The lack of legal security, corruption, instability and the rise of right or left "populisms" are some of the problems that most concern Ibero-American businessmen, the vice president of the Spanish Confederation of Business Organizations told Efe today. (CEOE), Antonio Garamendi.
The Basque entrepreneur, who attends the XII Ibero-American Business Meeting that takes place in the Guatemalan city of Antigua with the participation of some 700 managers, expressed his concern about the low economic growth of the region, less than the world and even that of Asia.
In his opinion it shows "a practically endemic problem" and indispensable to avoid poverty, one of the goals established in the objectives of the 2030 Agenda and that requires a "minimum" growth of the economy between 5 and 6% during the next 20 or 25 years.
For the vice president of the Spanish employers' association, the two most commented problems by Ibero-American businessmen in this forum are corruption, "the lowest common denominator", and "populism", two problems that generate instability, regulatory changes and a lack of security that It prevents companies from growing and contracting.
Garamendi said that it also generates more development of the informal economy or "economy in B", which is 47% in the region and prevents countries from moving forward.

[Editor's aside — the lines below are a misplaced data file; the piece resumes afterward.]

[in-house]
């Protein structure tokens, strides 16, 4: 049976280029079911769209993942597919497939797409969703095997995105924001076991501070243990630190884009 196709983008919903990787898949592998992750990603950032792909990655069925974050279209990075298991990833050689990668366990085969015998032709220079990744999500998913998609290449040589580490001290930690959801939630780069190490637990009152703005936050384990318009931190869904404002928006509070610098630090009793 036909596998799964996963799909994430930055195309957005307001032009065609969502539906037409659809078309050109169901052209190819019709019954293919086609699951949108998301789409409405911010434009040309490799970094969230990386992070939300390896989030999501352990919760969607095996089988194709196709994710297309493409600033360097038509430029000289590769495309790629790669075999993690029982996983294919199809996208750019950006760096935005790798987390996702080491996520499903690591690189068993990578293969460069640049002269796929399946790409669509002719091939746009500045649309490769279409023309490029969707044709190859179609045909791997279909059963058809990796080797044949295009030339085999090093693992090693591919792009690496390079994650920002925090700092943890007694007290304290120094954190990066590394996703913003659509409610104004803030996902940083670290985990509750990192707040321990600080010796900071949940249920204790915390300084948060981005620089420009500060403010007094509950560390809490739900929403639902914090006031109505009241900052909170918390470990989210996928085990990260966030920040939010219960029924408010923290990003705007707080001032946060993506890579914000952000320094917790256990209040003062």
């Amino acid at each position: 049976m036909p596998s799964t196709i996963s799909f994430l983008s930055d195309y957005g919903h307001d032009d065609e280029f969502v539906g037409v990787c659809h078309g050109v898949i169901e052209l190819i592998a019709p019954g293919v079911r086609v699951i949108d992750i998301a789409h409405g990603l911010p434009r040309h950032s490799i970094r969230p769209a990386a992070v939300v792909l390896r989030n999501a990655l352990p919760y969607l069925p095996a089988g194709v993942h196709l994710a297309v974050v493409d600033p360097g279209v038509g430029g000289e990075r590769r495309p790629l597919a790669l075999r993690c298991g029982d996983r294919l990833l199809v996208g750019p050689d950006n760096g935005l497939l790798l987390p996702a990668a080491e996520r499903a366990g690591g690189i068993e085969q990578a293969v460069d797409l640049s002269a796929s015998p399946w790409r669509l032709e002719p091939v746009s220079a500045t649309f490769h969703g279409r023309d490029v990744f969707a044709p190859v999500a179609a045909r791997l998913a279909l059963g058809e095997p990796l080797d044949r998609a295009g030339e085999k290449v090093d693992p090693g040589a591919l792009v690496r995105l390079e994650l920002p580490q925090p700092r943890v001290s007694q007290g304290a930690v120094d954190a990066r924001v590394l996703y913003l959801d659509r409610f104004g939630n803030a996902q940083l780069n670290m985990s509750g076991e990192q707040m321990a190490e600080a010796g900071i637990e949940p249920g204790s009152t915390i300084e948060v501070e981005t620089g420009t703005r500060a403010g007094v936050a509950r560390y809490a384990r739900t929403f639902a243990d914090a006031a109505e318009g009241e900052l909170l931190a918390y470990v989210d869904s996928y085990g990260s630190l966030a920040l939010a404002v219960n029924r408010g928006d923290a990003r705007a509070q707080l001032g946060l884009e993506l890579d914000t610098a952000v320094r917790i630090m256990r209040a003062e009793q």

The businessman also referred to the fact that the "success" of Spain has been stability and that it "does not give a party, they all give it and society gives it" with the consolidation of a series of rules.
In this sense, he pleaded to wait to see the measures adopted by the future governments of the elector presidents of Brazil, the ultra-rightist Jair Bolsonaro, and of Mexico, the leftist Andrés Manuel López Obrador, who will assume their positions in the coming weeks.
In his opinion, both should be framed in that institutional and system stability, the same one that he asks for for Argentina and Brazil.
Garamendi also highlighted the important role that companies must play in achieving the objectives of the 2030 Agenda and recommended "getting on the train" of digitalization and globalization, including small businesses.
These amount to some 11 million in the region, and of these 10 million have only one worker.